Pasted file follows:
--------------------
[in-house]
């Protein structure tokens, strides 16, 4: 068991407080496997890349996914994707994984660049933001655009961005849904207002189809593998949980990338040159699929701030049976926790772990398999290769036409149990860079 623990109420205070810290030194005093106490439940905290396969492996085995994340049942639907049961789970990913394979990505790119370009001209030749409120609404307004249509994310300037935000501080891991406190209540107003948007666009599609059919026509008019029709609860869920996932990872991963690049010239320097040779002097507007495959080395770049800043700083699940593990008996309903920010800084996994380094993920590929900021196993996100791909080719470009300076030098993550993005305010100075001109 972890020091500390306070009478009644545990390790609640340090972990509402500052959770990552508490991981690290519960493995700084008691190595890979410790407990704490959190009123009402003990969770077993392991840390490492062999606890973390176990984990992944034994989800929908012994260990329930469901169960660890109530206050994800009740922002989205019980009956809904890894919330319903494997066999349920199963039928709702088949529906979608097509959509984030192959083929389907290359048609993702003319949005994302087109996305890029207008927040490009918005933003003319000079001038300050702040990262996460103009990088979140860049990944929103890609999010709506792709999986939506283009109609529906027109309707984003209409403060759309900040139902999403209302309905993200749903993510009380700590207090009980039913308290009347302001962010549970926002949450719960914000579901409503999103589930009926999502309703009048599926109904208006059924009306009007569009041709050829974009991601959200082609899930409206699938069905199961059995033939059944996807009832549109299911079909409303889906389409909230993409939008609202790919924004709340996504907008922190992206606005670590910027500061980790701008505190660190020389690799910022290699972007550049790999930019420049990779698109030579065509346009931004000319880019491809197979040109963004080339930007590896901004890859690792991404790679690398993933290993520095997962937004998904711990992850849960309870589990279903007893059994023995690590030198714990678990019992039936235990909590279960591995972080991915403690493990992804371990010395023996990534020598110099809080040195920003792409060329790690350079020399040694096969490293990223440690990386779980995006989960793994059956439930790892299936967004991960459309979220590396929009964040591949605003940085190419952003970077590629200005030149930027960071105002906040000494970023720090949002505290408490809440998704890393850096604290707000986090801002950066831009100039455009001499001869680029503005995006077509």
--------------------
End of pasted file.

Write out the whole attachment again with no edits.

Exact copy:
[in-house]
């Protein structure tokens, strides 16, 4: 068991407080496997890349996914994707994984660049933001655009961005849904207002189809593998949980990338040159699929701030049976926790772990398999290769036409149990860079 623990109420205070810290030194005093106490439940905290396969492996085995994340049942639907049961789970990913394979990505790119370009001209030749409120609404307004249509994310300037935000501080891991406190209540107003948007666009599609059919026509008019029709609860869920996932990872991963690049010239320097040779002097507007495959080395770049800043700083699940593990008996309903920010800084996994380094993920590929900021196993996100791909080719470009300076030098993550993005305010100075001109 972890020091500390306070009478009644545990390790609640340090972990509402500052959770990552508490991981690290519960493995700084008691190595890979410790407990704490959190009123009402003990969770077993392991840390490492062999606890973390176990984990992944034994989800929908012994260990329930469901169960660890109530206050994800009740922002989205019980009956809904890894919330319903494997066999349920199963039928709702088949529906979608097509959509984030192959083929389907290359048609993702003319949005994302087109996305890029207008927040490009918005933003003319000079001038300050702040990262996460103009990088979140860049990944929103890609999010709506792709999986939506283009109609529906027109309707984003209409403060759309900040139902999403209302309905993200749903993510009380700590207090009980039913308290009347302001962010549970926002949450719960914000579901409503999103589930009926999502309703009048599926109904208006059924009306009007569009041709050829974009991601959200082609899930409206699938069905199961059995033939059944996807009832549109299911079909409303889906389409909230993409939008609202790919924004709340996504907008922190992206606005670590910027500061980790701008505190660190020389690799910022290699972007550049790999930019420049990779698109030579065509346009931004000319880019491809197979040109963004080339930007590896901004890859690792991404790679690398993933290993520095997962937004998904711990992850849960309870589990279903007893059994023995690590030198714990678990019992039936235990909590279960591995972080991915403690493990992804371990010395023996990534020598110099809080040195920003792409060329790690350079020399040694096969490293990223440690990386779980995006989960793994059956439930790892299936967004991960459309979220590396929009964040591949605003940085190419952003970077590629200005030149930027960071105002906040000494970023720090949002505290408490809440998704890393850096604290707000986090801002950066831009100039455009001499001869680029503005995006077509």